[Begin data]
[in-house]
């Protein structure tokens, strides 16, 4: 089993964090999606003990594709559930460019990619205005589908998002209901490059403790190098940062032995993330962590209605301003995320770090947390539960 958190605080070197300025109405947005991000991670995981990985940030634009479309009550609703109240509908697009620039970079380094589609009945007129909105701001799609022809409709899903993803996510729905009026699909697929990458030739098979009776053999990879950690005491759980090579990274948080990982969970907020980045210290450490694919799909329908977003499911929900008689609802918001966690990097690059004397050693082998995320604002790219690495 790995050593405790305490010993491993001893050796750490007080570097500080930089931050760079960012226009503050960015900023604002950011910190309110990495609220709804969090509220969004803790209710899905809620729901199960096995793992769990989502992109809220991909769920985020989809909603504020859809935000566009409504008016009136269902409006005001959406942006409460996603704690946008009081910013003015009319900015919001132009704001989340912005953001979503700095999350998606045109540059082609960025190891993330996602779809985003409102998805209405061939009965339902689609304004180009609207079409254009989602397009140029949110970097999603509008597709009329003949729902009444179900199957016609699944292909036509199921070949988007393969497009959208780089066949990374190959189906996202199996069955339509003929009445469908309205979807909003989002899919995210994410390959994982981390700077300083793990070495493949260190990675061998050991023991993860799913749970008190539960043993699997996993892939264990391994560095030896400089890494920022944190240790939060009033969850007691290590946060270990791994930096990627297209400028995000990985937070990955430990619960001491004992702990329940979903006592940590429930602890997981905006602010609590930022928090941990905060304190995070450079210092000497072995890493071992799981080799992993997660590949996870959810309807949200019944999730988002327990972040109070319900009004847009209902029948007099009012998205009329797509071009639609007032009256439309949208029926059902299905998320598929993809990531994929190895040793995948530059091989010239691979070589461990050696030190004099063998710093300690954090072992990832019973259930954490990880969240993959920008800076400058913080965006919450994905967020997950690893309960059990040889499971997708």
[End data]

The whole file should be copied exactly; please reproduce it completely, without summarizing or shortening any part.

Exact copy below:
[in-house]
């Protein structure tokens, strides 16, 4: 089993964090999606003990594709559930460019990619205005589908998002209901490059403790190098940062032995993330962590209605301003995320770090947390539960 958190605080070197300025109405947005991000991670995981990985940030634009479309009550609703109240509908697009620039970079380094589609009945007129909105701001799609022809409709899903993803996510729905009026699909697929990458030739098979009776053999990879950690005491759980090579990274948080990982969970907020980045210290450490694919799909329908977003499911929900008689609802918001966690990097690059004397050693082998995320604002790219690495 790995050593405790305490010993491993001893050796750490007080570097500080930089931050760079960012226009503050960015900023604002950011910190309110990495609220709804969090509220969004803790209710899905809620729901199960096995793992769990989502992109809220991909769920985020989809909603504020859809935000566009409504008016009136269902409006005001959406942006409460996603704690946008009081910013003015009319900015919001132009704001989340912005953001979503700095999350998606045109540059082609960025190891993330996602779809985003409102998805209405061939009965339902689609304004180009609207079409254009989602397009140029949110970097999603509008597709009329003949729902009444179900199957016609699944292909036509199921070949988007393969497009959208780089066949990374190959189906996202199996069955339509003929009445469908309205979807909003989002899919995210994410390959994982981390700077300083793990070495493949260190990675061998050991023991993860799913749970008190539960043993699997996993892939264990391994560095030896400089890494920022944190240790939060009033969850007691290590946060270990791994930096990627297209400028995000990985937070990955430990619960001491004992702990329940979903006592940590429930602890997981905006602010609590930022928090941990905060304190995070450079210092000497072995890493071992799981080799992993997660590949996870959810309807949200019944999730988002327990972040109070319900009004847009209902029948007099009012998205009329797509071009639609007032009256439309949208029926059902299905998320598929993809990531994929190895040793995948530059091989010239691979070589461990050696030190004099063998710093300690954090072992990832019973259930954490990880969240993959920008800076400058913080965006919450994905967020997950690893309960059990040889499971997708």